Technology itself and its users are often blamed for the sense of uncertainty we experience in the digital world. Now researchers are taking a closer look at the other side of the equation.
A new group of early career researchers at the Ruhr-Universität Bochum (RUB) is hoping insights from the field of psychology can make digital systems more secure. Group members are putting cyber-attackers’ psychological profiles under the microscope for the first time. The group will begin its work under the direction of Dr Malte Elson on 1 January 2018. The federal state government of North Rhine-Westphalia has provided over €800,000 over five years from a fund dedicated to “digital society” initiatives.
Security in digital technologies to protect democracy
Security strengthens our democracy. We use technologies and systems daily that store incredibly sensitive user data. Compromised systems pose a threat to the general population, including their democratically elected governments. Elections could, for example, be manipulated by cyber-attackers. At the same time, governments could spy on their citizens or democratic institutions, such as political parties. “By improving the security of digital technologies, we work to protect principles of freedom and democratic values in society,” explains Malte Elson, from the Chair for Educational Psychology.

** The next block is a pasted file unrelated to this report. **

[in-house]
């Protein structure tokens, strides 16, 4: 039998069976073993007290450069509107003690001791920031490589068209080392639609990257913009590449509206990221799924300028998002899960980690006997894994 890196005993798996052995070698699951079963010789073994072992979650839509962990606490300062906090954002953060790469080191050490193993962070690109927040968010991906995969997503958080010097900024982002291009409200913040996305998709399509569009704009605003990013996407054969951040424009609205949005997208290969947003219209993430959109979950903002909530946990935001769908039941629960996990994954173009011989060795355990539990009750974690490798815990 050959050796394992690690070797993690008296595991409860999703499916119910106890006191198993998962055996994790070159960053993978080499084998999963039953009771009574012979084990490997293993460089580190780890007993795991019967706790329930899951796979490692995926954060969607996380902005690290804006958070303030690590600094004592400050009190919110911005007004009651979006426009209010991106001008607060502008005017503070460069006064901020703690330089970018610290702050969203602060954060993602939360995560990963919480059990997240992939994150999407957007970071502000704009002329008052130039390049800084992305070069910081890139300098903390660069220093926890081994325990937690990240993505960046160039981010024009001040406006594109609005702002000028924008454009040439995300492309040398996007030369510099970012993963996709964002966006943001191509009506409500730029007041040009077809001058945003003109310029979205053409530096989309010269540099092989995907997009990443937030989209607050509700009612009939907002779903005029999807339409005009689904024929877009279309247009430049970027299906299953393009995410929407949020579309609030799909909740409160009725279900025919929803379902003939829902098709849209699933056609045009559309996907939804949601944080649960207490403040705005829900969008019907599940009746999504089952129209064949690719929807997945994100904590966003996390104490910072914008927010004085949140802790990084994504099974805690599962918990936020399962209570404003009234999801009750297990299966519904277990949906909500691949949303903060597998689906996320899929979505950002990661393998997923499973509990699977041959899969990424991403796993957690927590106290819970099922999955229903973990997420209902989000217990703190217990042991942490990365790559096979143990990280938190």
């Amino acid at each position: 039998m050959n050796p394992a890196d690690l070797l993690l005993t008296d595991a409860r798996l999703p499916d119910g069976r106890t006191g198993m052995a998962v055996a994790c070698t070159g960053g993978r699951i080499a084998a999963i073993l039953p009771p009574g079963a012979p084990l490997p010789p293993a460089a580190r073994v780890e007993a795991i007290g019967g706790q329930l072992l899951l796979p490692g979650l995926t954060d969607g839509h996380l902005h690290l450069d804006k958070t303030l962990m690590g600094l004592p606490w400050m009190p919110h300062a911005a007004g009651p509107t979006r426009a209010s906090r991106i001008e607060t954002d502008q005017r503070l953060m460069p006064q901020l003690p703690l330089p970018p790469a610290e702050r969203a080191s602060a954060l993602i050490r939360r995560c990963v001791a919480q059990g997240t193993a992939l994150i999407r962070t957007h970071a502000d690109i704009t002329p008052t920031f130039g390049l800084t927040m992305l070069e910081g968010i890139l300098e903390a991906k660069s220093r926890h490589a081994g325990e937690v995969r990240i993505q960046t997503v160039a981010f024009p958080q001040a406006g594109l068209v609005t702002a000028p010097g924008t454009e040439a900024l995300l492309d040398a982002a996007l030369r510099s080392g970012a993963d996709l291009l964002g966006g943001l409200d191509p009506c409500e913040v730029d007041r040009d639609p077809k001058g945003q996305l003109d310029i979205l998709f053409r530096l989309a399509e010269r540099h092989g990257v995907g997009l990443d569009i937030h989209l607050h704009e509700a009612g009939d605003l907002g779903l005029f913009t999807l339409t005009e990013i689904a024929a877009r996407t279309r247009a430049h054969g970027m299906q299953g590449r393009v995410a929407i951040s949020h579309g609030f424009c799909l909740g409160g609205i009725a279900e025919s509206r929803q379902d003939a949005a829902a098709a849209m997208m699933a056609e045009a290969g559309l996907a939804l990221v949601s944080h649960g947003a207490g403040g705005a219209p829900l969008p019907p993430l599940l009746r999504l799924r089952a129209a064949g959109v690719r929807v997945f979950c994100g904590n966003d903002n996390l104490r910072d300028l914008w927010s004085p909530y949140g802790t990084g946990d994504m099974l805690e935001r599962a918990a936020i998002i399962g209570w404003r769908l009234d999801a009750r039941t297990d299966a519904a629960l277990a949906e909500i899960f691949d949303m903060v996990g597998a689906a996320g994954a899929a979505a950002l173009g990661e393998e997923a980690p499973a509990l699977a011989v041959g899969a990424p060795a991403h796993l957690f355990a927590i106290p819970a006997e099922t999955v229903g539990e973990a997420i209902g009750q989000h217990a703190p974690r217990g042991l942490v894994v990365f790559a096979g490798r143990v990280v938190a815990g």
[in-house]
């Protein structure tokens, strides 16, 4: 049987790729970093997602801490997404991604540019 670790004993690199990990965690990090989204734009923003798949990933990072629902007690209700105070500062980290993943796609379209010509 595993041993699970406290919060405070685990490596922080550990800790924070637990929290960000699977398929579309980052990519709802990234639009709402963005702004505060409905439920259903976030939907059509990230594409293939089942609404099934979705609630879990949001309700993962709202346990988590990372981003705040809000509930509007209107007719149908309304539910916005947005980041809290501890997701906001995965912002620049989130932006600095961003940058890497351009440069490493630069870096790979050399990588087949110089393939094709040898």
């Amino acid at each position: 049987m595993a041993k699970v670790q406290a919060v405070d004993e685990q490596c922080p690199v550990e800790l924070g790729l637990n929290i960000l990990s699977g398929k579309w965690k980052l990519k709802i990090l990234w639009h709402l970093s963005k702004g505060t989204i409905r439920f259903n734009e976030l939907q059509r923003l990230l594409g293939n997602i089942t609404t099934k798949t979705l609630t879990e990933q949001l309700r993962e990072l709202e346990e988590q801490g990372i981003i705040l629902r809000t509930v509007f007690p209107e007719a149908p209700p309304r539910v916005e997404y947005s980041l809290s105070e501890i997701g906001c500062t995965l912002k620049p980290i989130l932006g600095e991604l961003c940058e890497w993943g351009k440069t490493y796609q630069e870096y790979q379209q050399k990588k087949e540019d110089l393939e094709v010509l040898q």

Psychological factors of attacks
Expanding horizons: Research on “usable security” aims to improve the usability of security mechanisms and encourage people to choose more secure passwords. At the same time, a system’s security may also be compromised without a user doing anything, such as through hardware manipulation. Our understanding of the psychological factors related to attacks on insecure systems, for example, or the design of more secure hardware is currently limited. The early career researchers group draws from research in psychology related to usable security, applying it to the analysis of the behaviour of cyber-attackers on hardware chips. “We aim to develop targeted measures based on psychological models of users and cyber-attackers to make future attacks more difficult,” says Malte Elson.
The Horst Görtz Insitute with SecHuman
IT security at the RUB: The new group fits in perfectly at the RUB. The Horst Görtz Institute for IT Security (HGI), with 22 professors and around 200 researchers representing electrical engineering, information technology, mathematics, business and economics, law, and the humanities and social sciences, is one of the leading institutions in the field in Europe. An associated researcher with the SecHuman graduate school, Malte Elson enjoys close ties with the HGI. SecHuman aims to fundamentally improve digital security in our society. Members take an integrated approach to a wide array of research initiatives in IT security, which includes a sustained focus on practical relevance of research findings and their practical application.
General note: In case of using gender-assigning attributes we include all those who consider themselves in this gender regardless of their own biological sex.